James Whale's version of Frankenstein was released by Universal Pictures in 1931 prior to the strict adherence to the censorship guidelines set out by the Hays code. And maybe that's one of the reasons why this film has endured the last 80 years, with the director able to bring his vision of this classic tale to celluloid life, unfettered by the censors (at least not until later...).
The film has more in common with the stage adaptation by Peggy Webling than Mary Shelley's original novel, and the film has a theatrical feel to it with many of the key scenes taking place on lavish stage sets.
There is a lot to like about this film, the central performances by Colin Clive as 'Henry' Frankenstein and Boris Karloff as the creature are great. Mae Clarke as Elizabeth is a tad on the hammy side and Frederick Kerr as Henry's father plays the part of a pompous old duffer to a tee.
Boris Karloff steals the show as the creature, which even today is a recognisable horror icon, as a viewer you feel sympathy for this sad creation who is so badly mistreated by those who made him (particularly 'Fritz', Frankenstein's servant, who meets a nasty and not entirely undeserved end).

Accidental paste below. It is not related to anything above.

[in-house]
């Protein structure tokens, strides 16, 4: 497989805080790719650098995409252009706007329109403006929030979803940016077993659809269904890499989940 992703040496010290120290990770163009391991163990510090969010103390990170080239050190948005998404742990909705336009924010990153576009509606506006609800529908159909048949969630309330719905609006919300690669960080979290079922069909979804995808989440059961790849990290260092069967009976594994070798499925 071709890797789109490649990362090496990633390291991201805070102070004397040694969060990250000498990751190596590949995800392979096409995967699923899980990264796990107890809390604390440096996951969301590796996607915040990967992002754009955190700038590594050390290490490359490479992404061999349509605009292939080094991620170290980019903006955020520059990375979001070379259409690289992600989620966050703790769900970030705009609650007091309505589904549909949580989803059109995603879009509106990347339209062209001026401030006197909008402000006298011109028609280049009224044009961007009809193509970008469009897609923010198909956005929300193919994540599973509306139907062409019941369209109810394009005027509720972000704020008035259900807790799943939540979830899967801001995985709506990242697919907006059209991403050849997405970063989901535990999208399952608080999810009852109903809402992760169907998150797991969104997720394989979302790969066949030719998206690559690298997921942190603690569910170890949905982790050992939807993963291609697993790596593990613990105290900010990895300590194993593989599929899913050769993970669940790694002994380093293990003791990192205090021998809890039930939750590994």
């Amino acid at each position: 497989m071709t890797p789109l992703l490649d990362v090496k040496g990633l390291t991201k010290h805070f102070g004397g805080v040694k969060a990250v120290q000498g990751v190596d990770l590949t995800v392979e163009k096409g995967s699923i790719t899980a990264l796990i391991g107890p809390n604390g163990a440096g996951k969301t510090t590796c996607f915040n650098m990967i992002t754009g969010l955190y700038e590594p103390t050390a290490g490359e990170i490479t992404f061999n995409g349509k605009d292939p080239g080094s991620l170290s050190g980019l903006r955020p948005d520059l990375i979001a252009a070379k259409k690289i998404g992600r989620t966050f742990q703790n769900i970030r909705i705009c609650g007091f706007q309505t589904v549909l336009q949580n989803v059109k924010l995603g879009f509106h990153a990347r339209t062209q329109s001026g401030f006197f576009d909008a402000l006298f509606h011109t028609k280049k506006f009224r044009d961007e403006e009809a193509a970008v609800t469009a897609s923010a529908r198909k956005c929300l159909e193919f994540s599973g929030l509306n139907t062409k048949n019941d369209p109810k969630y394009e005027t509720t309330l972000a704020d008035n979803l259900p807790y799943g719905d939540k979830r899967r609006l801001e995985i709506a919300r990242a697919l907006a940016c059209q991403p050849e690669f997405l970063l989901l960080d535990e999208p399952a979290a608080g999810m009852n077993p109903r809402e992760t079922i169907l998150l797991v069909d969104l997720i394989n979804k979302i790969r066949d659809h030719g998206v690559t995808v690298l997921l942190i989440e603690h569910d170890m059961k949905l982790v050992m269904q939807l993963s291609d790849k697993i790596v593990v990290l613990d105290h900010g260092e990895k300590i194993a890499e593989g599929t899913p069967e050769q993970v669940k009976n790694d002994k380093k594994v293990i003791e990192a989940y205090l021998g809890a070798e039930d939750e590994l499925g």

I must confess at the point where Fritz is breaking in to the lab to steal the brain needed to complete the creature, I did have a flashback to the late great Marty Feldman as Igor in Mel Brooks' Young Frankenstein!
As the tale progresses, the creature escapes his tormentors and goes out in to the world beyond. He befriends a small child with tragic repercussions in a scene which for decades had been censored after its original release and not reinstated until 1986.
As the end of the film nears, Frankenstein and the creature slug it out next to the edge of a cliff before the creature, carrying an unconscious Frankenstein, is pursued in to a wooden windmill by a flaming torch wielding mob which leads to a sticky and fairly obvious end for the poor fellow.
Overall an enjoyable tale.